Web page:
Yesterday, the editors of New Hope Natural Media met to discuss some of the most relevant trends affecting the natural products industry as we begin planning 2013 content for our publications. Without a doubt, obesity and related health issues, such as diabetes and heart disease, trump any single public health issue influencing our industry.
Where does government stand on this issue? In conjunction with the Weight of the Nation project, the Food and Nutrition Board of the Institutes of Medicine (IOM) recently released “Accelerating Progress in Obesity Prevention,” a 400-plus-page document outlining the most pertinent ways government and the private sector can work together to curb the obesity epidemic in the U.S. According to the report, childhood obesity alone accounts for “$14.1 billion in direct medical costs.” The IOM report makes good suggestions that sound familiar, such as overhauling vending machines and convenience food options in public spaces and reigning in marketing messages aimed at children and adolescents.
But the IOM also calls for greater responsibility on the part of food manufacturers, investigation of farm-policy’s role in the American diet, and a big increase in public education. For children, that means making schools “a national focal point for obesity prevention,” promoting food literacy and healthy eating skills. For adults it entails getting employers, health care providers, and insurance companies on board with obesity prevention strategies, including encouraging “active living and healthy eating at work.”
A few key highlights for natural products retailers and manufacturers:
Introduce, modify, and utilize health-promoting food and beverage retailing and distribution policies, including “attracting retailers and distributors of healthy food to locate in underserved areas and limiting the concentration of unhealthy food venues (e.g. fast-food restaurants, convenience stores).” You probably don’t live in “food desert,” but over 6 percent of Americans do. With limited access to fresh, healthy foods, obesity rates soar in such communities.
So far, most solutions are coming out of the nonprofit sector, via community food programs and urban farming initiatives. But, as the report emphasizes, we could get for-profit retailers to open stores in such areas by implementing new programs to make it worth their while. Local government can encourage development of new healthier retail venues by giving “priority to stores that also commit to health-promoting retail strategies,” through tax credits, streamlined permitting, zoning, grants, loans, economic development programs, and other incentives.
Broaden the examination and development of U.S. agriculture policy and research to include implications for the American diet.
The Food and Nutrition Board recommends the president appoint a task force to investigate the link between ag policy and the American diet, “specifically on the impact of farm subsidies and the management of commodities on food prices, access, affordability, and consumption.” Also, exploration of farming methods, including farm scale; local and non-local distribution chains; and affordability of supply of fresh fruits and vegetables.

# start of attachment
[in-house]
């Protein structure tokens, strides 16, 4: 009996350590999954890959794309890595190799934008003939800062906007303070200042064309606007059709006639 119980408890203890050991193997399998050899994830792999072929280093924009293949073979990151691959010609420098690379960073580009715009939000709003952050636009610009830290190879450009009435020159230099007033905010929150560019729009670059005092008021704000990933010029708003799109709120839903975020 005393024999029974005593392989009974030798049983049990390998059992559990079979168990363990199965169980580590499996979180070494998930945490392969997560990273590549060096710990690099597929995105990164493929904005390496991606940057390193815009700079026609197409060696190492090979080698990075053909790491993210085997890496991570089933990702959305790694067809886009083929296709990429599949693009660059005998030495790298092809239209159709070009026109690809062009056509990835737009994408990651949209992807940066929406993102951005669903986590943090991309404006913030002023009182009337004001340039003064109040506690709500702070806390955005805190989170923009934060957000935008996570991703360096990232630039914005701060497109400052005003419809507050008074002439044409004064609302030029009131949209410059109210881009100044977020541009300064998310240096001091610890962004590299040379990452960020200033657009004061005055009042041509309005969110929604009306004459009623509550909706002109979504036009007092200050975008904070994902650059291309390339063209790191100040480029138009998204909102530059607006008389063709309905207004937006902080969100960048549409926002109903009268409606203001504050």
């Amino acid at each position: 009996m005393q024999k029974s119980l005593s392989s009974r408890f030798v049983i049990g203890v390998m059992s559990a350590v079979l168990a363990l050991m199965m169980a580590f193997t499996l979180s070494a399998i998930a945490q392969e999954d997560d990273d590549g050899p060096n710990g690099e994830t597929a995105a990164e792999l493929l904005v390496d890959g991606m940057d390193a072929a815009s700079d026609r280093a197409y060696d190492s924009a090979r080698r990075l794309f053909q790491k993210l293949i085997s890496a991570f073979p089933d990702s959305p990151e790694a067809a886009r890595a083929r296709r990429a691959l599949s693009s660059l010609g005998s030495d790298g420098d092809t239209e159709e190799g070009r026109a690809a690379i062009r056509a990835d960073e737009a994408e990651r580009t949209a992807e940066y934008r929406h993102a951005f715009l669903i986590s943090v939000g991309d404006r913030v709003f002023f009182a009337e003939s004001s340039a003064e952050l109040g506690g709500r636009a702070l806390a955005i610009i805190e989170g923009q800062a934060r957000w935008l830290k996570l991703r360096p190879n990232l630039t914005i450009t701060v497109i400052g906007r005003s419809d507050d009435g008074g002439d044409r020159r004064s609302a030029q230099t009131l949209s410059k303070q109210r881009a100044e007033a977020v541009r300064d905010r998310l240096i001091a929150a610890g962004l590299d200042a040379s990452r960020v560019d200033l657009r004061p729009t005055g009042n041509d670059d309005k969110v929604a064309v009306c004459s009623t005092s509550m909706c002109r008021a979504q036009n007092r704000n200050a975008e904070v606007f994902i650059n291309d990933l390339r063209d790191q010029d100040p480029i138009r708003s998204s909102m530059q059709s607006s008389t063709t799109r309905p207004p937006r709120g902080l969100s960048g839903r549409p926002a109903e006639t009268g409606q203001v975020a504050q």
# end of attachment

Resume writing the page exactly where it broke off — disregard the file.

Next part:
Becca Klein of the Center for a Livable Future notes in her blog about ag-related recommendations included in this report: “They are specific, they are doable, and we need to make sure we do not let this farm bill cycle slip by without including as many of them as possible in the legislation.”
Adopt policies and implement practices to reduce overconsumption of sweetened beverages.
For schools, this means prohibiting sugar-sweetened beverages, offering beverages that meet healthy criteria in U.S. Dietary Guidelines, and ensuring access to drinking water. For the food and beverage industry, this means “developing and promoting a variety of beverage options for consumers … with reduced sugar content, and smaller portion sizes (e.g. 8-oz containers)."
Although I’m a big fan of plain ol’ water (especially for my kids, who haven’t yet developed a sense for when enough is enough), these examples show that natural products companies are poised to do well if such standards were adopted more widely.
Ensure consistent nutrition labeling for the front of packages, retail store shelves, and menu and menu boards that encourages healthier food choices, including an FDA/USDA “single standard nutrition labeling system for all fronts of packages and retail store shelves.”
Labeling systems such as NuVal and Guiding Stars are far from perfect to say the least, and I’m not convinced government could do much better given their track record for supporting industry interests while creating nutrition guidance. Plus, as Marion Nestle points out, front of packaging labels are “about marketing, not health.” Lessening consumption of packaged foods, promoting fresh foods, and getting people to prepare simple, healthy, fresh meals at home or work seems far more important—though not as simple. But, if healthy eating strategies must include labeling, perhaps government agencies could first work on clearing up dubious marketing terms, such as natural.
Will your business help solve the obesity crisis?
The natural products industry could be a significant partner in almost all of the IOM’s recommended efforts. But lest we congratulate ourselves too soon on having smart solutions, I also think we need to stay humble. We won’t solve obesity with quick fixes such as sweetener swaps and “healthier” chips. As an industry, we need stay true to common sense nutrition, to ramp up support of education efforts, to help retrain palates, and to increase availability and affordability of fresh foods and give folks from a variety of income levels and backgrounds the means to prepare them quickly and conveniently.